Chubb Group of Insurance Companies reports that half of the companies that suffer data breaches have fewer than 1,000 employees. While the number of businesses wanting coverage is on the rise, 65 percent of small businesses are doing very little to guard against a data breach, according to the 2009 National Small Business Cyber security Study.

“Cyber security is not a nice thing to have for American businesses; it is critical to their survival,” says Michael Kaiser, executive director of the National Cyber Security Alliance, which co-sponsored the survey with security software company Symantec Corp. “Our nation’s online health is critical to our economic prosperity and national security.”

When the coverage first became available in the past decade, it was costly, with minimum premiums of up to $20,000 a year. Today, the minimum premium is about $3,000. Insurers typically provide liability coverage when hackers infiltrate a company’s system and private information is disclosed. Coverage also is available for lost business if a computer virus interrupts operations.

McCue is starting to see more claims coming across her desk. “Technology is more portable,” she says, noting that many people who carry “smart” phones with vital information lose or misplace them. “Also, systems are easier to hack into.”

She also credits increased interest in privacy coverage to the “soft” commercial insurance market in place for the past seven years. Rates for network security and privacy liability coverage are priced more competitively in a “soft” market and more carriers are offering it, hoping to gain more business. “Carriers are hungry for business now,” McCue says.

The seven-year soft market stretch isn’t typical, and insurance companies are looking for ways to add more business to the books. “Historically you have a soft market and then a hard market for one or two years,” notes Steve Deal, USI’s regional CEO of the Mid-Atlantic Region, who is based in Richmond. “This cycle has had a more protracted length to it.”

As a result, there’s intense competition for customers. “It’s a food fight for market share,” says John Middleton, managing director of Wells Fargo Insurance Services in Richmond. “I don’t see anything on the horizon that tells me anything will change.”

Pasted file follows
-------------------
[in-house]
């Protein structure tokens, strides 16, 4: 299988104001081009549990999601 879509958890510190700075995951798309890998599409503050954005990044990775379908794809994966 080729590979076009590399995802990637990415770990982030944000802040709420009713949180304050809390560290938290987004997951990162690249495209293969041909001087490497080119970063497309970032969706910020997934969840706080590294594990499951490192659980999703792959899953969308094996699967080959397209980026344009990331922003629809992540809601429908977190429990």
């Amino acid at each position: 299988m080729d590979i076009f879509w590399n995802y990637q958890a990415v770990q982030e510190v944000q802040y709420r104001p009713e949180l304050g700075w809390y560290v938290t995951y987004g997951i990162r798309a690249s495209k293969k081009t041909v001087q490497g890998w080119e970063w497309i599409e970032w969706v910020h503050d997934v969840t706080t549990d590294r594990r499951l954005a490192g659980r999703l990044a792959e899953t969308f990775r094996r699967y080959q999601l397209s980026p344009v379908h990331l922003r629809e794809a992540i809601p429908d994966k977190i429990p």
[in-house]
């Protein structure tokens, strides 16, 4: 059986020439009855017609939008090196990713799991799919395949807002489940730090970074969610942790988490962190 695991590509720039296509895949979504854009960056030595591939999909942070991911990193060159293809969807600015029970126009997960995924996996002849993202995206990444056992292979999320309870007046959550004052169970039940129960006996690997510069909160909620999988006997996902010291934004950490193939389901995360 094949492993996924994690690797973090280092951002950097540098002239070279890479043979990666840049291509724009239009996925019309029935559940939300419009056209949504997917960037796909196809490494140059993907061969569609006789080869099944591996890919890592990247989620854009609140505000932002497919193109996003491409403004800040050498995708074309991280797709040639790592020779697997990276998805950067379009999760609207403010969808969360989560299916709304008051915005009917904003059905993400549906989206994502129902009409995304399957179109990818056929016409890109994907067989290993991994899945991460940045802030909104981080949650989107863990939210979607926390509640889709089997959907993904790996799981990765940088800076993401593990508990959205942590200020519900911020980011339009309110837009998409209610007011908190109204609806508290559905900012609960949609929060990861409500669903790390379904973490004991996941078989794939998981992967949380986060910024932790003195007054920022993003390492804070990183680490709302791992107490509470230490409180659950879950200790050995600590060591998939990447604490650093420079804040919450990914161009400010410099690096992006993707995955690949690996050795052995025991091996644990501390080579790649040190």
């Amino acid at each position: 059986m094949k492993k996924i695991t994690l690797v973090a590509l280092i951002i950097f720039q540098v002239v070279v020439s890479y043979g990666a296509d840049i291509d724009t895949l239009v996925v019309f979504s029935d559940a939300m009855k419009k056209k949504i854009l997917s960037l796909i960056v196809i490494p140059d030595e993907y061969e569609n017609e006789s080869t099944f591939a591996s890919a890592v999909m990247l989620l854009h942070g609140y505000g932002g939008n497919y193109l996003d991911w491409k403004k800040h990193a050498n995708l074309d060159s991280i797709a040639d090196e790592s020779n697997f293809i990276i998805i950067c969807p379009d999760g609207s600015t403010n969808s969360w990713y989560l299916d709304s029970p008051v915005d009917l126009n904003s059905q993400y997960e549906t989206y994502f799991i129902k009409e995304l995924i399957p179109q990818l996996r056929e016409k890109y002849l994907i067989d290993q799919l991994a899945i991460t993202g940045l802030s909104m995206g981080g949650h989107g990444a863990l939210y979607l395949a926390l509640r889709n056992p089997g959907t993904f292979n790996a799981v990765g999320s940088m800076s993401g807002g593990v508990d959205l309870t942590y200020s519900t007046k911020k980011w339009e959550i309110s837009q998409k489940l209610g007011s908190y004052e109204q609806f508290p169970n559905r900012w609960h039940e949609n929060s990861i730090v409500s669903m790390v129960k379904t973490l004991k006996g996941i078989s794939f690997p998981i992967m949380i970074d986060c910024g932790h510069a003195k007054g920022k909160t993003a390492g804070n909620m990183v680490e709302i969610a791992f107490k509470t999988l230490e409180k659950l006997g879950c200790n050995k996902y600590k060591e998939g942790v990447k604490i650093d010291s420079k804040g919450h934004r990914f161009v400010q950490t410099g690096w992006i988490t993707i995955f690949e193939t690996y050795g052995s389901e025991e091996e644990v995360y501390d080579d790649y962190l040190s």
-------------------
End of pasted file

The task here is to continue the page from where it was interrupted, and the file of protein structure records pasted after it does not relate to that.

The fierce competition, though, is a plus for businesses. Premium rates are either declining or remaining steady. In the third quarter, property insurance rates declined an average of 6.1 percent and general liability rates declined an average of 6.7 percent compared with the same period last year, according to a market report published by Marsh.

Casualty insurance, which includes workers’ compensation and general liability, is a buyer’s market, brokers say. “Premiums are down, based on risk exposures,” says Middleton. “Payrolls took a big hit and other exposures such as the value of buildings or equipment are stagnant. We are not seeing growth in our clients’ values and exposures.”

Even with rates declining, insurance companies continue to be profitable. Many have expanded the types of risks they are willing to write — classes of business they may not have written before — and broadening coverages. That’s been good for businesses. “This additional interest and competition has benefitted buyers’ cost of insuring their business,” says Alexander Green, president of AH&T Insurance in Leesburg. “The soft market has provided the opportunity to improve coverage for our clients.”

When profits do start to decline, those companies will start raising rates, heralding a turn in the marketplace. Walker Sydnor, president of Scott Insurance, points out that the last hard market was in 2001, the same year as 9/11. “We had a catastrophic event that impacted the industry,” he explains.

While catastrophes have struck this year, such as the earthquakes in Haiti and Chile, they haven’t affected rates. “It’s not like it’s been a loss-free year,” says Schutt. “We have had some hurricanes and earthquakes but we are still in a severe soft market.”